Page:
The interest in putting down residential and commercial roots is occurring even as widespread vaccinations hover on the horizon, offering a glimmer of hope for normalcy in New York.
New Floridians make it official
Companies aren't just looking — they're signing leases and preparing to physically move employees in before the end of the year to shave dollars off their tax bills. Last year, Florida dropped its corporate tax rate from 5.5% to 4.458% for 2019, 2020, and 2021 returns. In New York, that rate is 6.5%. And in Connecticut, where many hedge funds are based, it's 7.5%. Despite Florida's lower rate, a 2019 investigation by the Orlando Sentinel found that about 99% of all businesses in the state pay no corporate income tax at all.
Top Palm Beach broker Dana Koch, of Corcoran, said he was seeing an influx of people who work in private equity and hedge-fund management seeking permanent residency in South Florida.
"They can enjoy their lives 365 days a year," said Koch, ranked by Real Trends as the top-selling agent in Palm Beach and the 32nd in the US with $149 million worth of sales in 2019.
A lot of these prospective buyers have entertained the idea of moving to South Florida for a few years, Koch told Business Insider, but the pandemic accelerated their timelines. House hunters Koch meets like that Florida and New York share the same time zone, making coordination of remote work or even school schedules easier.
Joining the southern trend are Jared Kushner and Ivanka Trump, who reportedly spent $30 million on an empty lot in Indian Creek Village, an exclusive private island in Miami. Also this week, former NFL quarterback Tom Brady and his supermodel wife Gisele Bündchen paid $17 million for a house in the same tiny enclave.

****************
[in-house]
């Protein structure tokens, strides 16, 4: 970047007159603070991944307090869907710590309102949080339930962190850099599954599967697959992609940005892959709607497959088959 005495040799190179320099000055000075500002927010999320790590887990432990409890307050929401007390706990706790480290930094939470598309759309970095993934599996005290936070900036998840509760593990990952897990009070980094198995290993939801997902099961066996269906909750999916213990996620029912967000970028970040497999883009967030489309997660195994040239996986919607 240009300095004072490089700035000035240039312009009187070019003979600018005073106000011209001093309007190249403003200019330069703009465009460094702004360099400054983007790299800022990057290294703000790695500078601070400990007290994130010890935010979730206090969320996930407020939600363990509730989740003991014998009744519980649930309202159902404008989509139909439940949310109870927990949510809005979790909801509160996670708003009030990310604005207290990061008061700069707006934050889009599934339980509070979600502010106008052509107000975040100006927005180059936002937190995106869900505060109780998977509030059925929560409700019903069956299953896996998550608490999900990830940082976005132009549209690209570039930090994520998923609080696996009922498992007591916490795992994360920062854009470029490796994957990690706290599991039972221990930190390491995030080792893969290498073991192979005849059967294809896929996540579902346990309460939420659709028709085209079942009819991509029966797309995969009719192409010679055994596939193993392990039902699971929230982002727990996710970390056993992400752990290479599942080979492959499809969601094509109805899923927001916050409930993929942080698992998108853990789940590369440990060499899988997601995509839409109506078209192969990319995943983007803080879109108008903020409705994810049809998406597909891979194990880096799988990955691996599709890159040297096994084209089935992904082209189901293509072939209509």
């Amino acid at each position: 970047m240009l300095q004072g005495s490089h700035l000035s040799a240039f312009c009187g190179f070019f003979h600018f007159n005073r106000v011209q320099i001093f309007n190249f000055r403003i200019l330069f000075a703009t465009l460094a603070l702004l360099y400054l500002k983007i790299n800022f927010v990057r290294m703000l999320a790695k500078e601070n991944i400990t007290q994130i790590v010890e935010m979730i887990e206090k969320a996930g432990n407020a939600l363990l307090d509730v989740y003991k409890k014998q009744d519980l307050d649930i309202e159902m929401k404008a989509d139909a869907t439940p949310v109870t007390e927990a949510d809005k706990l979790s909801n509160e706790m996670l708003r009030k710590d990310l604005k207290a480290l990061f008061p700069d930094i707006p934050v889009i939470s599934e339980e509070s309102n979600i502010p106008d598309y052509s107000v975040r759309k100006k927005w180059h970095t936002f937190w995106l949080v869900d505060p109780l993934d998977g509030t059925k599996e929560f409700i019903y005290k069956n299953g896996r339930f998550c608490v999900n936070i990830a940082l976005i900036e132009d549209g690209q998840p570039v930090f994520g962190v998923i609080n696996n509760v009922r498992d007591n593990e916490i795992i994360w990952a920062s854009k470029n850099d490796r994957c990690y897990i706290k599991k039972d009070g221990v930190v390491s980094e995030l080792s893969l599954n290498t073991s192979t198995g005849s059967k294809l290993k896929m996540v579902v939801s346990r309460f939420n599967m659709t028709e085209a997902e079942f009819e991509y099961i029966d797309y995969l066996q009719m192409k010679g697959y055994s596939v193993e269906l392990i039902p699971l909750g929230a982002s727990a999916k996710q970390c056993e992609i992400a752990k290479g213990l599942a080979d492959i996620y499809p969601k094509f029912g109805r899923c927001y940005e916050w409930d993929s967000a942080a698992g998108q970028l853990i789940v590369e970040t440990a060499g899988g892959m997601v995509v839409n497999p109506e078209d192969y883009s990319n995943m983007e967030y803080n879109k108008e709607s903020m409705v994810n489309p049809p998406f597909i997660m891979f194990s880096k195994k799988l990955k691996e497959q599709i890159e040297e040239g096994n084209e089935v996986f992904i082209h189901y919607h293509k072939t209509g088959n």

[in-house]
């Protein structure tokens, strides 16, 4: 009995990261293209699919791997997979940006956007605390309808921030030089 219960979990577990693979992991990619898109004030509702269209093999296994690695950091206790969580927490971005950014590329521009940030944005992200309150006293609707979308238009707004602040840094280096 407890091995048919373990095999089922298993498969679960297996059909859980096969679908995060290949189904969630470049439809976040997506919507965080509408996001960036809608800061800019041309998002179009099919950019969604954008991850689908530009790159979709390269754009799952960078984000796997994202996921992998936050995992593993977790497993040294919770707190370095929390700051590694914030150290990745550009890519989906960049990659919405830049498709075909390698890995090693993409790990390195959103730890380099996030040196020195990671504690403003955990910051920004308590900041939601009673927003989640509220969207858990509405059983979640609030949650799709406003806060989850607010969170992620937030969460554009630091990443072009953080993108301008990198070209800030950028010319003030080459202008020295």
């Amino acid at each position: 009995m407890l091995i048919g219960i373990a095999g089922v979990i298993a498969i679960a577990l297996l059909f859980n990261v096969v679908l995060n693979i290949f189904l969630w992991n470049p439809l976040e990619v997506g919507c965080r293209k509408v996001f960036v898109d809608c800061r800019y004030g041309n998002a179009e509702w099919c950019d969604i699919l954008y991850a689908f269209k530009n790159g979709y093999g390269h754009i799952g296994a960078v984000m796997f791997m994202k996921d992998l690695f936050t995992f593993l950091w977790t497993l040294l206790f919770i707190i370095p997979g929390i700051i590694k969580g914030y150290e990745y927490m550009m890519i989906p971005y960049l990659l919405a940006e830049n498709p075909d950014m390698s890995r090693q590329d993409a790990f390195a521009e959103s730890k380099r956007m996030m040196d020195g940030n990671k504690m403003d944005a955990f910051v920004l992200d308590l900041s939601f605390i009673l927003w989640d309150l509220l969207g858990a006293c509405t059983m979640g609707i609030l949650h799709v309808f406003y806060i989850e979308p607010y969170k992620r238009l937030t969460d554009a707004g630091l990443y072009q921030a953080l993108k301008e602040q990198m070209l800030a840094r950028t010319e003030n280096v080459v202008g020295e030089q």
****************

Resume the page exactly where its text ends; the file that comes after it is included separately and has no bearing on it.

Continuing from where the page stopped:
READ MORE: Inside Miami's exclusive 'Billionaire Bunker,' where Jared Kushner, Ivanka Trump, Tom Brady, and Gisele Bündchen are moving
And with big-name firms signaling their intention to move to Florida, Rutchik said he believes another wave will follow. As the region evolves into a more accepted — and expected — home base for finance, he added, a "herd mentality" will kick in.
If you build fancy offices, they will come
Of course, there are limits to leasing growth. For one, there's only about 67.4 million square feet of Class A office space in the area, compared to 337.6 million square feet in Manhattan alone, according to Colliers research. And that Manhattan figure doesn't include the neighboring finance hotbeds in affluent NYC suburbs, such as Fairfield County, Connecticut, which contains cities and towns like Stamford, Greenwich, and Westport that are popular among firms and funds.
However, according to Smallridge, new office development in South Florida has boomed over the last decade.
"Eight years ago, we had an issue where there weren't many 'Class A' office buildings with water views to accommodate the requests," she said.
One standout result of the construction spree is 360 Rosemary in West Palm Beach, a 20-story, 300,000-square-foot office tower that is being developed by Related Cos, which is also behind the Hudson Yards complex in New York City.
"The influx may be coming even faster than we expect," Gopal Rajegowda, a senior vice president at Related who is overseeing the project, wrote in an October op-ed in the Palm Beach Post. "West Palm needs to be ready."
360 Rosemary promises a futuristic "hands-free" environment, with motion sensors and facial recognition technology for a touchless entry, for example, and bathroom faucets that operate with sensors.
Another example of an NYC-worthy office space is the DiVosta Towers, an 11-story luxury office complex in Palm Beach Gardens that was completed in 2019 and boasts high-profile tenants including JPMorgan. South Florida office space is looking like a good investment: In September, the Palm Beach Post reported, DiVosta towers sold for $80 million to Gatsby Enterprises, a real-estate firm based in — where else — New York.